Fan and Bras  illustrated a method to partition a catchment into large hillslopes. Three procedures were included in their method: (1) definition of the channel network, (2) definition of the ridgeline network, and (3) delineation of the drainage area for each channel head. When the three layers together with the catchment boundary are overlaid, the natural hillslope units are derived. While this is an on-screen digitizing method, it is suitable for manually deriving the natural hillslope units on a contour map. Delineating a catchment into hillslopes is still a difficult task as reported by Bogaart and Troch , and more detailed procedures are needed.
 In the modified algorithm running on raster DEMs for this study, a portion of the Fan and Bras  procedures (including (1) and (3)) were retained, and then all the hillslopes were further divided into headwater and side slope hillslopes (hereafter referred to simply as side slopes) as defined by Bogaart and Troch .
 First, the channel network was defined. The channel nodes were numbered as 0 for the source nodes, 1 for the intermediate nodes, and 2 for the outlet node to distinguish the different types of nodes and channel segments (Figure 1a). Channel segments were defined as source channel segments, which originate from a source channel node, or intermediate channel segments, which are located between two intermediate nodes or one intermediate node and the outlet node. All the nodes and channel segments were represented by a grid network (Figure 1a). Then subcatchment that drains into each node of the channel segments, and the headwater hillslope that drains into source nodes were defined. It is important to note that the intermediate channel segments are always surrounded by two side slopes while three hillslopes drain to the source channel segments. So, each subcatchment was divided into two side slopes for intermediate channels or three hillslopes for source channel segments with one headwater and two side slopes (Figure 1b). The procedures for distinguishing headwater hillslopes from the subcatchment and for defining the left and right side slopes (Figure 1b) were given below.
 A flow vectors matrix on the basis of DEM was used to subdivide the subcatchment into different types of hillslopes. The source nodes were first evaluated to determine all the inflow pixels that belong to the headwater hillslope (Figure 1b). Then downstream pixels (e.g., (i, j) in Figure 2a) along the channel were identified to isolate adjoining pixels that drain directly to the channel pixels. Flow directions of all the eight surrounding pixels were judged to determine whether they belong to the side slopes. A procedure, which is identical to the Martz and Garbrecht  algorithm for defining left and right bank subwatershed, was used to determine left and right side slope pixels. As shown in Figure 2a, pixels highlighted in blue represent the channel segment, and two yellow pixels belong to left side slope and one orange pixel belong to right side slope. The angle (α), between the direction of upstream pixel (e.g., (i + 1, j)) and the study pixel (e.g., (i, j)), was determined by turning the direction of (i, j) clockwise, until the two directions overlap (Figure 2b). All pixels within this angle (α) belong to right side slope pixels; otherwise, they belong to the left side slope pixels. Once all surrounding pixels were assessed, the inflow pixels of these pixels were determined, and this process was repeated until all upslope areas were defined. The process for upslope area calculation was programmed using a recursive procedure developed by Tarboton . Figure 1b gives an example illustrating the result of headwater and left and right side slope definitions around a channel segment.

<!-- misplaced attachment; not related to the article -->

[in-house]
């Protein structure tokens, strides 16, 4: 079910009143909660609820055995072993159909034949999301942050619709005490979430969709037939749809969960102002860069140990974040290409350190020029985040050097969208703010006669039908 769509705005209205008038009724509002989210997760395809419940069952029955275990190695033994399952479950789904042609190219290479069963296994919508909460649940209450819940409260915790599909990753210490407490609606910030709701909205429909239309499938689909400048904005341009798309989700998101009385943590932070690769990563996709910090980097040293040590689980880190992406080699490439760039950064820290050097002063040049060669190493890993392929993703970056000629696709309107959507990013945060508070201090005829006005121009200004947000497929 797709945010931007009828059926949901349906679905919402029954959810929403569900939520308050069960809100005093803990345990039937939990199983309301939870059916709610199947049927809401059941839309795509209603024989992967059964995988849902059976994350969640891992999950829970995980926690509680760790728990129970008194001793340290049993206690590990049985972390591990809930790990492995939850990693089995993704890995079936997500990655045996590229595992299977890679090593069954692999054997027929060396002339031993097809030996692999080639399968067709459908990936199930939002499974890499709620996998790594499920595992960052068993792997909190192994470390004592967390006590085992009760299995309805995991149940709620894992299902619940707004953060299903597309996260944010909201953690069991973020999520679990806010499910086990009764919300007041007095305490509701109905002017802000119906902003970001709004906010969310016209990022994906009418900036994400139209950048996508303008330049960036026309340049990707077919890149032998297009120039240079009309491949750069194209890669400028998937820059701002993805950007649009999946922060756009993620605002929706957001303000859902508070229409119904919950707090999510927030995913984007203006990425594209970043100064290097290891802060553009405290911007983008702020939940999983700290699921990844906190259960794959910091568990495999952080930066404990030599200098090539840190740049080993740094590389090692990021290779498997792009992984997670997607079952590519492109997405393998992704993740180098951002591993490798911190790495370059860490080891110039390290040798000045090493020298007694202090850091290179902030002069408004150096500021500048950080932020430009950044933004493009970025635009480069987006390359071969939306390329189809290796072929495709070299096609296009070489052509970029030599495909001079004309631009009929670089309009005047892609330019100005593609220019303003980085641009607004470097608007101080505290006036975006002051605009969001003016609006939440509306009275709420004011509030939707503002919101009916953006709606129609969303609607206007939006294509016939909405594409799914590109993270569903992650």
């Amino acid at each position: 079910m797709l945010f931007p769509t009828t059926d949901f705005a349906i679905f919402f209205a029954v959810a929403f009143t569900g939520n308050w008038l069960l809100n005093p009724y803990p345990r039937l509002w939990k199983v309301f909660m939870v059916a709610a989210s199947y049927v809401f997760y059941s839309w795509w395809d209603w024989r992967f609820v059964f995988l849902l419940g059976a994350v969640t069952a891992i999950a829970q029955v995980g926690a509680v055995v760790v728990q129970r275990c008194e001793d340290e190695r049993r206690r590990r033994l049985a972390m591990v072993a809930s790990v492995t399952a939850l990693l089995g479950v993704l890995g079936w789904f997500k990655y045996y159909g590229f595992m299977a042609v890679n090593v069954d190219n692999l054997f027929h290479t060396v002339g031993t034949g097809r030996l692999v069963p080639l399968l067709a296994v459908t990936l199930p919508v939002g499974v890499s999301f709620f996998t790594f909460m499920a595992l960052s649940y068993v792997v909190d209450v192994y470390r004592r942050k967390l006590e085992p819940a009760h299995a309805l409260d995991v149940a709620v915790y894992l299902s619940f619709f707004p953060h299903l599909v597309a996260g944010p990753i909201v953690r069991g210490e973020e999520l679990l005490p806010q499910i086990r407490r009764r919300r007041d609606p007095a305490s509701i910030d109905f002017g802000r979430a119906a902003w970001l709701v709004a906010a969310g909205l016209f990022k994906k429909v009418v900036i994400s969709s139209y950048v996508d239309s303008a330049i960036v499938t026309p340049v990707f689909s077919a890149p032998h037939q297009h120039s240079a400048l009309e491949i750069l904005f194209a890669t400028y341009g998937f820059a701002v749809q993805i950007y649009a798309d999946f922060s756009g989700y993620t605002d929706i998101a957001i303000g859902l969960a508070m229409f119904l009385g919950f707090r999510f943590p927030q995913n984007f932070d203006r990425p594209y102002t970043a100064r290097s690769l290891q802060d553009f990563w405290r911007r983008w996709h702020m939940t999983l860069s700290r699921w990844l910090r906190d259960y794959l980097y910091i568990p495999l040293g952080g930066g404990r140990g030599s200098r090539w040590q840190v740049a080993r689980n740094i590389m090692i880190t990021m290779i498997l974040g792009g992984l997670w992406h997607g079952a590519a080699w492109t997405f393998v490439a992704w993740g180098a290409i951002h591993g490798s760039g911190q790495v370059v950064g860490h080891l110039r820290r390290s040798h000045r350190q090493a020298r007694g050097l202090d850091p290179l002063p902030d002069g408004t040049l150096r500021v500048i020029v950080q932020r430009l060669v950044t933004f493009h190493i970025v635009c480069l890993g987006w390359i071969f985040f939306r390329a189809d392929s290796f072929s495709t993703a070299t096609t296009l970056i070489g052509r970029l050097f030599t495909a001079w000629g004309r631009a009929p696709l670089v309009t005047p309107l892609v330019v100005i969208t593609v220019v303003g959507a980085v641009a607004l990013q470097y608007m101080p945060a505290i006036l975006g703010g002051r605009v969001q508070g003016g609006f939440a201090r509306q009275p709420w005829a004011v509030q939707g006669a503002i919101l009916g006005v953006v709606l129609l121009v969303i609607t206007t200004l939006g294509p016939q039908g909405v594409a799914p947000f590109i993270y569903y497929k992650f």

3.2. Flow Distance Transforms
 Within each hillslope, flow distance could then be calculated according to flow direction assigning methods, e.g., D8 and D∞ methods. Namely, distance calculations depended on the flow direction fields. For grid computation of flow distance in both D8 and D∞ methods, the smooth or straight streamlines had to be approximated by zigzag path over the grid network [Paz et al., 2008]. As shown in Figure 3a, the orthogonal (A9→I9) and diagonal (A9→I1) direction for streamlines could be perfectly approximated by the raster structure, while the nonorthogonal or nondiagonal directions (e.g., A9→E1), were represented by zigzag paths (e.g., A9→A8→C6→C4→E2→E1 for D8). If a raster length is set 1 unit, the real length for line segments A9→E1 is 8.944 units and the approximated value by zigzag paths is 9.657 units. There was a bias of about 8% between them.
 It is clear that flow distance determination largely depended on how to assign flow direction for each pixel. Here we assumed that direction of streamflow lines ( in Figure 3b) could be substituted by the flow direction of the D∞ method ( in Figure 3b). For each pixel, the overestimated flow distance of D8 could be transferred to its real value by projecting D8's flow segments on the directions of D∞. As the direction of any streamlines ( ) were approximated by D∞ method (e.g., and in Figure 3b), an angle of θ1 between the directions of D8 and D∞ (e.g., and in Figure 3b) could be used as included angle between D8 and the streamlines (e.g., and in Figure 3b). Since is approximately parallel to , θ2 is equal to θ3 in Figure 3b. Thus, the following flow distance transform equation was obtained:
where P1P3 is the real flow length of streamline, P1P2 and P2P3 are orthogonal and diagonal distances by the D8 method, P1M1 and P2M2 are projected distances of P1P2 and P2P3 along the direction defined by D∞.